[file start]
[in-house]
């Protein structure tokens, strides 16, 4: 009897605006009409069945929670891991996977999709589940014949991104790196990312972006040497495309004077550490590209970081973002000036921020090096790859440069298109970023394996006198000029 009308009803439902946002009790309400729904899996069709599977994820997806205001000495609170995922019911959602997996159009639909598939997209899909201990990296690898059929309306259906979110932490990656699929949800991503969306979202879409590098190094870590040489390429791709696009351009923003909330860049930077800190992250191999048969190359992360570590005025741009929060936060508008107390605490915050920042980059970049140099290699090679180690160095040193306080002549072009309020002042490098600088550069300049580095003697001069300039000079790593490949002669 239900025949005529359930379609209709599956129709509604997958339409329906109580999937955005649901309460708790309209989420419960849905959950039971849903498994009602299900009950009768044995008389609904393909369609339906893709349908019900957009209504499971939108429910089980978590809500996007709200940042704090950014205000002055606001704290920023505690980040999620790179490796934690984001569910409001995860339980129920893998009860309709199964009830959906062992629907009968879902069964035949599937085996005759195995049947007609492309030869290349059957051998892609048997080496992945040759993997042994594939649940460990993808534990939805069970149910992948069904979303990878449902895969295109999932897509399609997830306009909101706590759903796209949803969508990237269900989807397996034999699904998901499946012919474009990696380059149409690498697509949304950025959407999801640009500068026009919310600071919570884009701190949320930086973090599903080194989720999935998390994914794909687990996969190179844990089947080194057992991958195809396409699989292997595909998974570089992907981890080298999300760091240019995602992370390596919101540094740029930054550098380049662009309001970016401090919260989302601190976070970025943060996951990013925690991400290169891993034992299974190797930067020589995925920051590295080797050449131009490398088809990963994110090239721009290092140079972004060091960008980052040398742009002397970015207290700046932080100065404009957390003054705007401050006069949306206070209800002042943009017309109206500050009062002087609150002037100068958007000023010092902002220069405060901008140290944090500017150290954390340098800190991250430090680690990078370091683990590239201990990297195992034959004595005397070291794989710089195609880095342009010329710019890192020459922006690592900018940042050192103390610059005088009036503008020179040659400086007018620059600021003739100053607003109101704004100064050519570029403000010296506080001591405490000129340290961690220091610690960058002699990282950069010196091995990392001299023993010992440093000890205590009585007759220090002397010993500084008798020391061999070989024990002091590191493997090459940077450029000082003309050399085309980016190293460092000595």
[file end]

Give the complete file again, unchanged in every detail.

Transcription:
[in-house]
């Protein structure tokens, strides 16, 4: 009897605006009409069945929670891991996977999709589940014949991104790196990312972006040497495309004077550490590209970081973002000036921020090096790859440069298109970023394996006198000029 009308009803439902946002009790309400729904899996069709599977994820997806205001000495609170995922019911959602997996159009639909598939997209899909201990990296690898059929309306259906979110932490990656699929949800991503969306979202879409590098190094870590040489390429791709696009351009923003909330860049930077800190992250191999048969190359992360570590005025741009929060936060508008107390605490915050920042980059970049140099290699090679180690160095040193306080002549072009309020002042490098600088550069300049580095003697001069300039000079790593490949002669 239900025949005529359930379609209709599956129709509604997958339409329906109580999937955005649901309460708790309209989420419960849905959950039971849903498994009602299900009950009768044995008389609904393909369609339906893709349908019900957009209504499971939108429910089980978590809500996007709200940042704090950014205000002055606001704290920023505690980040999620790179490796934690984001569910409001995860339980129920893998009860309709199964009830959906062992629907009968879902069964035949599937085996005759195995049947007609492309030869290349059957051998892609048997080496992945040759993997042994594939649940460990993808534990939805069970149910992948069904979303990878449902895969295109999932897509399609997830306009909101706590759903796209949803969508990237269900989807397996034999699904998901499946012919474009990696380059149409690498697509949304950025959407999801640009500068026009919310600071919570884009701190949320930086973090599903080194989720999935998390994914794909687990996969190179844990089947080194057992991958195809396409699989292997595909998974570089992907981890080298999300760091240019995602992370390596919101540094740029930054550098380049662009309001970016401090919260989302601190976070970025943060996951990013925690991400290169891993034992299974190797930067020589995925920051590295080797050449131009490398088809990963994110090239721009290092140079972004060091960008980052040398742009002397970015207290700046932080100065404009957390003054705007401050006069949306206070209800002042943009017309109206500050009062002087609150002037100068958007000023010092902002220069405060901008140290944090500017150290954390340098800190991250430090680690990078370091683990590239201990990297195992034959004595005397070291794989710089195609880095342009010329710019890192020459922006690592900018940042050192103390610059005088009036503008020179040659400086007018620059600021003739100053607003109101704004100064050519570029403000010296506080001591405490000129340290961690220091610690960058002699990282950069010196091995990392001299023993010992440093000890205590009585007759220090002397010993500084008798020391061999070989024990002091590191493997090459940077450029000082003309050399085309980016190293460092000595």